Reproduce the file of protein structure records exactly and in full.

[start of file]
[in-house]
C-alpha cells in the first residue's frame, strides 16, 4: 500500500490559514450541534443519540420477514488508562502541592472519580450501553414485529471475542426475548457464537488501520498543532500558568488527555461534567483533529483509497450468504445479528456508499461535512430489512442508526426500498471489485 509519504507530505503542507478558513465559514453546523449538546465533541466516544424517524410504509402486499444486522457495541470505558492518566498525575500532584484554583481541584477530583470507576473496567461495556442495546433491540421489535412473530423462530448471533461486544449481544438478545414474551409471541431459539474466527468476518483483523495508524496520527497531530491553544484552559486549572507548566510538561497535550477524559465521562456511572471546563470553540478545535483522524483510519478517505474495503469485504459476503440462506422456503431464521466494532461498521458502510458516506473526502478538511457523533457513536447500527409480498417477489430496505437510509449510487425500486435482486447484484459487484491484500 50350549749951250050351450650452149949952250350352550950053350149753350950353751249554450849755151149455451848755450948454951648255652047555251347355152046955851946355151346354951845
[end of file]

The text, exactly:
[in-house]
C-alpha cells in the first residue's frame, strides 16, 4: 500500500490559514450541534443519540420477514488508562502541592472519580450501553414485529471475542426475548457464537488501520498543532500558568488527555461534567483533529483509497450468504445479528456508499461535512430489512442508526426500498471489485 509519504507530505503542507478558513465559514453546523449538546465533541466516544424517524410504509402486499444486522457495541470505558492518566498525575500532584484554583481541584477530583470507576473496567461495556442495546433491540421489535412473530423462530448471533461486544449481544438478545414474551409471541431459539474466527468476518483483523495508524496520527497531530491553544484552559486549572507548566510538561497535550477524559465521562456511572471546563470553540478545535483522524483510519478517505474495503469485504459476503440462506422456503431464521466494532461498521458502510458516506473526502478538511457523533457513536447500527409480498417477489430496505437510509449510487425500486435482486447484484459487484491484500 50350549749951250050351450650452149949952250350352550950053350149753350950353751249554450849755151149455451848755450948454951648255652047555251347355152046955851946355151346354951845